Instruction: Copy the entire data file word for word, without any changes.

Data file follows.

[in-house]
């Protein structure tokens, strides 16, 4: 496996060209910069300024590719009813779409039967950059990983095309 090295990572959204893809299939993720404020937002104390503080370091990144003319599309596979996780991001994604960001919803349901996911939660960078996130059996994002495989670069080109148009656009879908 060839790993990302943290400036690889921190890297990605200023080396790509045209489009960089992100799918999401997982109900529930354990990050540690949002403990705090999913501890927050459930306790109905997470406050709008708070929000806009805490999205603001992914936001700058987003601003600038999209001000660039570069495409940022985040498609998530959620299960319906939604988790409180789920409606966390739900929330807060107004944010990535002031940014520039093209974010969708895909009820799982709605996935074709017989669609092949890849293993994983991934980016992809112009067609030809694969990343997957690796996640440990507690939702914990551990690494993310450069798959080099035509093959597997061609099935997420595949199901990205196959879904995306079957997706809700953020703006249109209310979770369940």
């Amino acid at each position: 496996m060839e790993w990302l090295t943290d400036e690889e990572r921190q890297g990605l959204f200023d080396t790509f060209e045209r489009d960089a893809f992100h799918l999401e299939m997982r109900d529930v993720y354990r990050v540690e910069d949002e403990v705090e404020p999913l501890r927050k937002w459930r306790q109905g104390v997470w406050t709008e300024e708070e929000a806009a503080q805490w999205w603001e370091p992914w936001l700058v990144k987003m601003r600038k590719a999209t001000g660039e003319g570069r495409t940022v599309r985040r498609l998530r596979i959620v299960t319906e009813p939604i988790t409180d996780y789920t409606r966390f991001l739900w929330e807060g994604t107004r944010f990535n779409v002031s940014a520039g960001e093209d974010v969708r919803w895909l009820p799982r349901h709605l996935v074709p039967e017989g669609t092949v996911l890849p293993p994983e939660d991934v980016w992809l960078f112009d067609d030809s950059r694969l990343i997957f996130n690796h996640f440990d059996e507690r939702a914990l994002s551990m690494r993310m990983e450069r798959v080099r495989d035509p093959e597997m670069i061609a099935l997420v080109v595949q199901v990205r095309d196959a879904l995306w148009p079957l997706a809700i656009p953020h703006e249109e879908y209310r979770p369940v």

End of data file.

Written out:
[in-house]
């Protein structure tokens, strides 16, 4: 496996060209910069300024590719009813779409039967950059990983095309 090295990572959204893809299939993720404020937002104390503080370091990144003319599309596979996780991001994604960001919803349901996911939660960078996130059996994002495989670069080109148009656009879908 060839790993990302943290400036690889921190890297990605200023080396790509045209489009960089992100799918999401997982109900529930354990990050540690949002403990705090999913501890927050459930306790109905997470406050709008708070929000806009805490999205603001992914936001700058987003601003600038999209001000660039570069495409940022985040498609998530959620299960319906939604988790409180789920409606966390739900929330807060107004944010990535002031940014520039093209974010969708895909009820799982709605996935074709017989669609092949890849293993994983991934980016992809112009067609030809694969990343997957690796996640440990507690939702914990551990690494993310450069798959080099035509093959597997061609099935997420595949199901990205196959879904995306079957997706809700953020703006249109209310979770369940």
């Amino acid at each position: 496996m060839e790993w990302l090295t943290d400036e690889e990572r921190q890297g990605l959204f200023d080396t790509f060209e045209r489009d960089a893809f992100h799918l999401e299939m997982r109900d529930v993720y354990r990050v540690e910069d949002e403990v705090e404020p999913l501890r927050k937002w459930r306790q109905g104390v997470w406050t709008e300024e708070e929000a806009a503080q805490w999205w603001e370091p992914w936001l700058v990144k987003m601003r600038k590719a999209t001000g660039e003319g570069r495409t940022v599309r985040r498609l998530r596979i959620v299960t319906e009813p939604i988790t409180d996780y789920t409606r966390f991001l739900w929330e807060g994604t107004r944010f990535n779409v002031s940014a520039g960001e093209d974010v969708r919803w895909l009820p799982r349901h709605l996935v074709p039967e017989g669609t092949v996911l890849p293993p994983e939660d991934v980016w992809l960078f112009d067609d030809s950059r694969l990343i997957f996130n690796h996640f440990d059996e507690r939702a914990l994002s551990m690494r993310m990983e450069r798959v080099r495989d035509p093959e597997m670069i061609a099935l997420v080109v595949q199901v990205r095309d196959a879904l995306w148009p079957l997706a809700i656009p953020h703006e249109e879908y209310r979770p369940v």